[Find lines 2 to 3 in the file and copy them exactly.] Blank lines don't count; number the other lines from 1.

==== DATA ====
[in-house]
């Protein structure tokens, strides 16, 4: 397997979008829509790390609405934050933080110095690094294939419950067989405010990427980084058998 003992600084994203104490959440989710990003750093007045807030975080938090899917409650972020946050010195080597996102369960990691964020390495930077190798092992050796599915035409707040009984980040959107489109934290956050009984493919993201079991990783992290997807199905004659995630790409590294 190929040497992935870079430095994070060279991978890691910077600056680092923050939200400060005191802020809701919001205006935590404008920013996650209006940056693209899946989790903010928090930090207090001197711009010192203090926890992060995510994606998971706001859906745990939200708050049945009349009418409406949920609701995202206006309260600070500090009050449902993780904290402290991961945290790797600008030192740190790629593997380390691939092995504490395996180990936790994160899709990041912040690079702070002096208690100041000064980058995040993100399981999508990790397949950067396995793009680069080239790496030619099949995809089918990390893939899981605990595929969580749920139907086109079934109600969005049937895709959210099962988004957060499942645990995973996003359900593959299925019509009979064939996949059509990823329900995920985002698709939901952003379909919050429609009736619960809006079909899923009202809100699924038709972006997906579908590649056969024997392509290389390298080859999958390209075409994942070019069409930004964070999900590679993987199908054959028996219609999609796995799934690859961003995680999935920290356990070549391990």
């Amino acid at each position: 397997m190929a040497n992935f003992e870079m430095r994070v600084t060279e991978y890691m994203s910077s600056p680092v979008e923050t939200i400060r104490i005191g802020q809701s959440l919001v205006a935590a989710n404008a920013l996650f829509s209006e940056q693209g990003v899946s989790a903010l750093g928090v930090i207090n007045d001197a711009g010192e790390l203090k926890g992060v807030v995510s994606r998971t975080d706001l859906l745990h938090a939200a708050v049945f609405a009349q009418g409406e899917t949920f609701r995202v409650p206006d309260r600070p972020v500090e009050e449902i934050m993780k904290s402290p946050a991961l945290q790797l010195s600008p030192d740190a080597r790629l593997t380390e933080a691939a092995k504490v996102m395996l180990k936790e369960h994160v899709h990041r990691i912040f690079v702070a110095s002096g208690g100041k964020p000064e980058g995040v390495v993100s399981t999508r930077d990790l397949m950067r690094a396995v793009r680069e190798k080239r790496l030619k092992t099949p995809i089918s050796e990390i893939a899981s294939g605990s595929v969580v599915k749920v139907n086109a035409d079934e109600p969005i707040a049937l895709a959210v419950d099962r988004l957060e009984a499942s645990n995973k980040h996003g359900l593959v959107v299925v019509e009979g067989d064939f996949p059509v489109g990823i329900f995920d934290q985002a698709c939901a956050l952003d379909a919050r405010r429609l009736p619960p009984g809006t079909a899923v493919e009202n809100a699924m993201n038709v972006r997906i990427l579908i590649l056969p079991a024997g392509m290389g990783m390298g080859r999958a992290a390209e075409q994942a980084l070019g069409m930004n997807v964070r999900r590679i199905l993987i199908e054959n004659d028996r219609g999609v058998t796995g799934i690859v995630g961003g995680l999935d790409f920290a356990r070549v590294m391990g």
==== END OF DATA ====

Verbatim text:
């Protein structure tokens, strides 16, 4: 397997979008829509790390609405934050933080110095690094294939419950067989405010990427980084058998 003992600084994203104490959440989710990003750093007045807030975080938090899917409650972020946050010195080597996102369960990691964020390495930077190798092992050796599915035409707040009984980040959107489109934290956050009984493919993201079991990783992290997807199905004659995630790409590294 190929040497992935870079430095994070060279991978890691910077600056680092923050939200400060005191802020809701919001205006935590404008920013996650209006940056693209899946989790903010928090930090207090001197711009010192203090926890992060995510994606998971706001859906745990939200708050049945009349009418409406949920609701995202206006309260600070500090009050449902993780904290402290991961945290790797600008030192740190790629593997380390691939092995504490395996180990936790994160899709990041912040690079702070002096208690100041000064980058995040993100399981999508990790397949950067396995793009680069080239790496030619099949995809089918990390893939899981605990595929969580749920139907086109079934109600969005049937895709959210099962988004957060499942645990995973996003359900593959299925019509009979064939996949059509990823329900995920985002698709939901952003379909919050429609009736619960809006079909899923009202809100699924038709972006997906579908590649056969024997392509290389390298080859999958390209075409994942070019069409930004964070999900590679993987199908054959028996219609999609796995799934690859961003995680999935920290356990070549391990």
């Amino acid at each position: 397997m190929a040497n992935f003992e870079m430095r994070v600084t060279e991978y890691m994203s910077s600056p680092v979008e923050t939200i400060r104490i005191g802020q809701s959440l919001v205006a935590a989710n404008a920013l996650f829509s209006e940056q693209g990003v899946s989790a903010l750093g928090v930090i207090n007045d001197a711009g010192e790390l203090k926890g992060v807030v995510s994606r998971t975080d706001l859906l745990h938090a939200a708050v049945f609405a009349q009418g409406e899917t949920f609701r995202v409650p206006d309260r600070p972020v500090e009050e449902i934050m993780k904290s402290p946050a991961l945290q790797l010195s600008p030192d740190a080597r790629l593997t380390e933080a691939a092995k504490v996102m395996l180990k936790e369960h994160v899709h990041r990691i912040f690079v702070a110095s002096g208690g100041k964020p000064e980058g995040v390495v993100s399981t999508r930077d990790l397949m950067r690094a396995v793009r680069e190798k080239r790496l030619k092992t099949p995809i089918s050796e990390i893939a899981s294939g605990s595929v969580v599915k749920v139907n086109a035409d079934e109600p969005i707040a049937l895709a959210v419950d099962r988004l957060e009984a499942s645990n995973k980040h996003g359900l593959v959107v299925v019509e009979g067989d064939f996949p059509v489109g990823i329900f995920d934290q985002a698709c939901a956050l952003d379909a919050r405010r429609l009736p619960p009984g809006t079909a899923v493919e009202n809100a699924m993201n038709v972006r997906i990427l579908i590649l056969p079991a024997g392509m290389g990783m390298g080859r999958a992290a390209e075409q994942a980084l070019g069409m930004n997807v964070r999900r590679i199905l993987i199908e054959n004659d028996r219609g999609v058998t796995g799934i690859v995630g961003g995680l999935d790409f920290a356990r070549v590294m391990g």